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A capture-recapture model for exploring multi-species synchrony in survival

Lahoz-Monfort, Jose J., Morgan, Byron J. T., Harris, Michael P., Wanless, Sarah, Freeman, Stephen N. (2011) A capture-recapture model for exploring multi-species synchrony in survival. Methods in Ecology and Evolution, 2 (1). pp. 116-124. ISSN 2041-210X. (doi:10.1111/j.2041-210X.2010.00050.x) (The full text of this publication is not currently available from this repository. You may be able to access a copy if URLs are provided) (KAR id:33008)

The full text of this publication is not currently available from this repository. You may be able to access a copy if URLs are provided. (Contact us about this Publication)
Official URL
http://dx.doi.org/10.1111/j.2041-210X.2010.00050.x

Abstract

1. Although recent decades have seen much development of statistical methods to estimate demo-

usually the estimation of parameters for individual species. This is despite the fact that several spe-

great need for new methods that enable a better integration of demographical data, e.g. the study of

and potentially similar biotic interactions.

synchrony in a demographical parameter at a multi-species level, adapting a framework initially

between-year variance in a demographical parameter into a ‘synchronous’ component, common to

proportion of each component accounted for by environmental covariates.

resources during the breeding season at the Isle of May, Scotland. Mark-resight information has

razorbills Alca torda marked as breeding adults. We explore the relationship between synchrony in

4. Most of the between-year variation was synchronous to the three species, and the same environ-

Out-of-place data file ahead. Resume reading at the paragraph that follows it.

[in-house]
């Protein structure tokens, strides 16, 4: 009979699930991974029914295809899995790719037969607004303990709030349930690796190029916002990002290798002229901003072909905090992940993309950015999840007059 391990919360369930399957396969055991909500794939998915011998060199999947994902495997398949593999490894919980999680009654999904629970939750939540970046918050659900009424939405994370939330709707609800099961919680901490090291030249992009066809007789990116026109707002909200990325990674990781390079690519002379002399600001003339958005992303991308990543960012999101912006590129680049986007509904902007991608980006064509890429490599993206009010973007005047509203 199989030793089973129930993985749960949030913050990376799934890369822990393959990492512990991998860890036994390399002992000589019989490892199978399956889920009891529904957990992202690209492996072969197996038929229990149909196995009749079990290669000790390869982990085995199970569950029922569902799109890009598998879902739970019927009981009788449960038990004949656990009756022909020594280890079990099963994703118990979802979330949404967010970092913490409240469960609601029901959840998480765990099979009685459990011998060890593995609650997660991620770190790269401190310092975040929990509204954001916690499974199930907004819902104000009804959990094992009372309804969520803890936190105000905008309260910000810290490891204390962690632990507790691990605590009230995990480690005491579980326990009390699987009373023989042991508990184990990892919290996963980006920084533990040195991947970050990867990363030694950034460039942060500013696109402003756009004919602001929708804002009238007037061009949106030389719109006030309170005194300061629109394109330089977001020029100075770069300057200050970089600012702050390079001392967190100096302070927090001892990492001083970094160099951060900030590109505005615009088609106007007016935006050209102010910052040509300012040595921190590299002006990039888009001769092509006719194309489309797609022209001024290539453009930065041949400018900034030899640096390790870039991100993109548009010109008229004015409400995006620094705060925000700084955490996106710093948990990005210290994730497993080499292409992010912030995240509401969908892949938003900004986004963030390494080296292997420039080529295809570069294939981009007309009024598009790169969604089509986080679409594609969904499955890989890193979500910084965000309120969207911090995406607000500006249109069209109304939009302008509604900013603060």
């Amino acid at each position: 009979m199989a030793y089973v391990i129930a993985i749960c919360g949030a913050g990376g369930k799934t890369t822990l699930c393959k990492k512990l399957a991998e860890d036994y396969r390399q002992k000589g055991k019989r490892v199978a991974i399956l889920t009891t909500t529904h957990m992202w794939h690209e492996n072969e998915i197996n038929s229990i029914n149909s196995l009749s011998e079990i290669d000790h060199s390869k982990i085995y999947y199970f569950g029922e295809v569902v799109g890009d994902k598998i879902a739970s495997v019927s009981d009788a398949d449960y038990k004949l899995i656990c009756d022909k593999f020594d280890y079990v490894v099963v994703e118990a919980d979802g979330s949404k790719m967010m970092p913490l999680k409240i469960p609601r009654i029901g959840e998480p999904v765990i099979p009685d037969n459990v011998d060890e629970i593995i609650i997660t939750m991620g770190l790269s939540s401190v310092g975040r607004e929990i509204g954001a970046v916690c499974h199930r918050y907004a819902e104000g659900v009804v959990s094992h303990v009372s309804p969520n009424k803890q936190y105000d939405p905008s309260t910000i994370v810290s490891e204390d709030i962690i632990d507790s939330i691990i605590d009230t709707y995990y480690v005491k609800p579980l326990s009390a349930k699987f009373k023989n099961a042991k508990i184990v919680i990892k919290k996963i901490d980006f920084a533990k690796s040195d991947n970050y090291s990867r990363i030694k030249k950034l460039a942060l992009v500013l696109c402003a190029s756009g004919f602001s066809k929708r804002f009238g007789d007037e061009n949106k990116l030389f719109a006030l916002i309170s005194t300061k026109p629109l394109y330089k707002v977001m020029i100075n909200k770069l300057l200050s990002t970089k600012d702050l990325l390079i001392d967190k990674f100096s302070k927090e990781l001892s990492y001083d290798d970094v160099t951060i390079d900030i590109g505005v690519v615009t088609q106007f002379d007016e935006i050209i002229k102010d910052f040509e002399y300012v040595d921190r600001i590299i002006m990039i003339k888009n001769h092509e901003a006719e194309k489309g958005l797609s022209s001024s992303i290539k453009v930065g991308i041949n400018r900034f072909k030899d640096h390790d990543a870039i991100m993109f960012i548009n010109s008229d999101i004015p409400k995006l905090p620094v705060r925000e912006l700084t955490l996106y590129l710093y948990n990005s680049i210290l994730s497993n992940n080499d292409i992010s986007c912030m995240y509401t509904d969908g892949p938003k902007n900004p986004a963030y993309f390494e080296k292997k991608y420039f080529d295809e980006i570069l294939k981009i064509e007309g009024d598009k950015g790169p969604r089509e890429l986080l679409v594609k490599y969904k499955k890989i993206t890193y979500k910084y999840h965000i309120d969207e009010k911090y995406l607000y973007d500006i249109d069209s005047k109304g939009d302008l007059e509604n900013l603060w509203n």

vival, possibly through different indirect causation paths.

synchrony and asynchrony in adult survival, as well as the role of environmental covariates in

to changes in their environment, and helps to disentangle the sources of these differences. The

about similarities ? differences in these species’ ecology, such as the potential overlap of wintering

areas. The method is readily applicable to other species, ecosystems and demographical parameters.

Item Type: Article
DOI/Identification number: 10.1111/j.2041-210X.2010.00050.x
Uncontrolled keywords: adult survival, Atlantic puffin, Bayesian models, common guillemot, environ- mental covariates, interspecific synchronisation, partition of variance, random effects, razor- bill, WinBUGS
Subjects: Q Science > QA Mathematics (inc Computing science) > QA276 Mathematical statistics
Q Science > QH Natural history > QH541 Ecology
Divisions: Divisions > Division of Computing, Engineering and Mathematical Sciences > School of Mathematics, Statistics and Actuarial Science
Depositing User: Byron Morgan
Date Deposited: 17 Jan 2013 17:28 UTC
Last Modified: 16 Feb 2021 12:44 UTC
Resource URI: https://kar.kent.ac.uk/id/eprint/33008 (The current URI for this page, for reference purposes)
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